Theories of Culture


Early anthropologists see culture as collection of traits and the diffusion or spread of these traits from one society to another. Critics of diffusionism do not agree with their position because the theory failed to explain why some traits spread to another society and some does not spread.

Cultural evolution theory

This school of thought posited that traits have certain meaning in the context of evolutionary stages, and they look for relationships between material culture, beliefs, and social institutions. The group of theorists classify cultures according to their relative degree of social complexity and employ several economic (foraging, hunting, farming, industrial societies etc.) and political (autonomous villages, chiefdoms, and states) distinctions. This theory is criticized because of the proponents’ view of evolution as an explanatory metaphor. The critics argued that the assumption that evolution assumes a certain direction of development with an implicit apex at the modern society cannot be substantiated.

Ecological approach theory

This theory explains the different ways that people live around the world not in terms of their degree of evolution but rather as distinct adaptation to the various environments in which they found themselves. They also demonstrated how ecological factors could lead to cultural change, such as the development of technological means to harness the environment.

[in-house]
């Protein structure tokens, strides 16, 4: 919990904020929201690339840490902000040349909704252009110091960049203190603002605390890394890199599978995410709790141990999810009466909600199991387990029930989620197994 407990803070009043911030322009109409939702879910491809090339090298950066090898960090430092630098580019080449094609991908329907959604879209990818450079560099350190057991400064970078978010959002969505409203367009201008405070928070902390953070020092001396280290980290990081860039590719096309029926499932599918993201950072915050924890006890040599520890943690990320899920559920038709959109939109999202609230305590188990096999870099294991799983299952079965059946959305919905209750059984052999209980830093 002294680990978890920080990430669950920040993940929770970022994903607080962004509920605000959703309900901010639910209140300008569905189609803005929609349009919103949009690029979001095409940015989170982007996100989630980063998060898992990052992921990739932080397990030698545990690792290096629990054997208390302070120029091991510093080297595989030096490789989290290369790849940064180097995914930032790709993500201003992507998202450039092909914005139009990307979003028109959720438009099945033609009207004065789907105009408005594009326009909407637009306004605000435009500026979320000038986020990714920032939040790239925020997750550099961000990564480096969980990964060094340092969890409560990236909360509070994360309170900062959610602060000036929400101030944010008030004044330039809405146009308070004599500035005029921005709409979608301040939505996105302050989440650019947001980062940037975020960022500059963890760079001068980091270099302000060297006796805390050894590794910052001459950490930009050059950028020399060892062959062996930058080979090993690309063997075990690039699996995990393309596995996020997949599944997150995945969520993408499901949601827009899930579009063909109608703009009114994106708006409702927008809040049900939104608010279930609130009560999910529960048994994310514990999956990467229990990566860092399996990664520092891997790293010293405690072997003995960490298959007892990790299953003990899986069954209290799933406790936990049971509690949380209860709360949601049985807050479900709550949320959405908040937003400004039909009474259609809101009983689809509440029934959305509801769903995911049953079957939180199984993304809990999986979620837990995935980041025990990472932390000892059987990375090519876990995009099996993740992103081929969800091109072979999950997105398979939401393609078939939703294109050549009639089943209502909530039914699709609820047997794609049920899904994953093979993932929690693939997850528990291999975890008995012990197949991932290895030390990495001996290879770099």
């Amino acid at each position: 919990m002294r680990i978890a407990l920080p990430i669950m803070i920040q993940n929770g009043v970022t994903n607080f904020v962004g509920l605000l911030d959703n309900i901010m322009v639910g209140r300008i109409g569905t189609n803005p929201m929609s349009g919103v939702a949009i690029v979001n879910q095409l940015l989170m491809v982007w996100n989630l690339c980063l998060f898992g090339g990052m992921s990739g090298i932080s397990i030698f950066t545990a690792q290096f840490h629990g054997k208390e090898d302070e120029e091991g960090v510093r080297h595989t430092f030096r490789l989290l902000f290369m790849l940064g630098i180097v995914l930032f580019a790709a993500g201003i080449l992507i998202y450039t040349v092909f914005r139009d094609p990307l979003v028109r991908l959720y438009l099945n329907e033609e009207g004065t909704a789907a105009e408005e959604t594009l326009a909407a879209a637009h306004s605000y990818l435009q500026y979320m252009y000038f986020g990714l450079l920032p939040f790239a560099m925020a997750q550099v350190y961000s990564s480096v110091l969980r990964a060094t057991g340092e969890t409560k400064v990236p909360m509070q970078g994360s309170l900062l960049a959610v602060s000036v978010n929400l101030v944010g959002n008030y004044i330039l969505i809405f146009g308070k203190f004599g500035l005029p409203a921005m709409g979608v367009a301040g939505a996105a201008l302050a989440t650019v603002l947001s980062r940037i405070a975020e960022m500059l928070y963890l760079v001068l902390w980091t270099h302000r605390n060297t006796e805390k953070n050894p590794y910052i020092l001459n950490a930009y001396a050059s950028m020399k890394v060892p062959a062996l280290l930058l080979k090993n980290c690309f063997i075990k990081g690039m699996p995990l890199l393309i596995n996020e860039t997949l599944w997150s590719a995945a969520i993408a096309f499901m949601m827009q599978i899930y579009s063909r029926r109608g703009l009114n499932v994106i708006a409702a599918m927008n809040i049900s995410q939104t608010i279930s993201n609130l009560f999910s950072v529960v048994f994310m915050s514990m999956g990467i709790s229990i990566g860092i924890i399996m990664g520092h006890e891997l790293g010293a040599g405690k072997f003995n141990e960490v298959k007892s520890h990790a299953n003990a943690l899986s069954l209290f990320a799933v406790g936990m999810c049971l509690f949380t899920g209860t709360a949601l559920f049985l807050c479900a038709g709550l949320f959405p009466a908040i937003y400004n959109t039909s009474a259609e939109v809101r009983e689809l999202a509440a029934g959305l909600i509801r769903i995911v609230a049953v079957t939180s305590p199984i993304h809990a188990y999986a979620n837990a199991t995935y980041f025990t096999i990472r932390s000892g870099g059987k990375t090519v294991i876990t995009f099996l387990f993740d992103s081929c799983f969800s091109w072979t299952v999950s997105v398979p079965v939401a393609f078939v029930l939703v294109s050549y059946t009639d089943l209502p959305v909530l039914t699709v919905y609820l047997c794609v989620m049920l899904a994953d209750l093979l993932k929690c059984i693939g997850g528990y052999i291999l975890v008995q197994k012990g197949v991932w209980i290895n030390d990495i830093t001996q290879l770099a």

These theorists posited that the society is a system in which all distinct parts work together to form the society as a whole. In this way, the society needs culture to exist, and the culture guides them in making choices. Just as members of a society works to meet the society’s needs, culture also exists to meet its’ members basic needs. Functionalists also studies culture in terms of values.

Conflict theory

The proponent of this theory believes that the social structure is inherently unequal, and so power is based on the differences as a factor of age, race, education, class, gender, etc. It argued that inequality exists within a culture value system, therefore society’s cultural norms benefit some class and hurt the others.

Other theories of culture are, Symbolic Interactionism, Structural Functionalism and Symbolism.

Empirical Review of Culture

Managers and business leaders are now conscious of the need to be culturally so intelligent to be able to attract, train and retain employees with the right type of thinking and attitude required to drive the vision and expectation of the organization because significant disparities in most organizational culture arises mainly from the differences in languages , gender, norms, and religious beliefs; and these issues exist in most global workforces on the first hand then the impartation of the company values that will crystalize into an enduring culture on the other hand.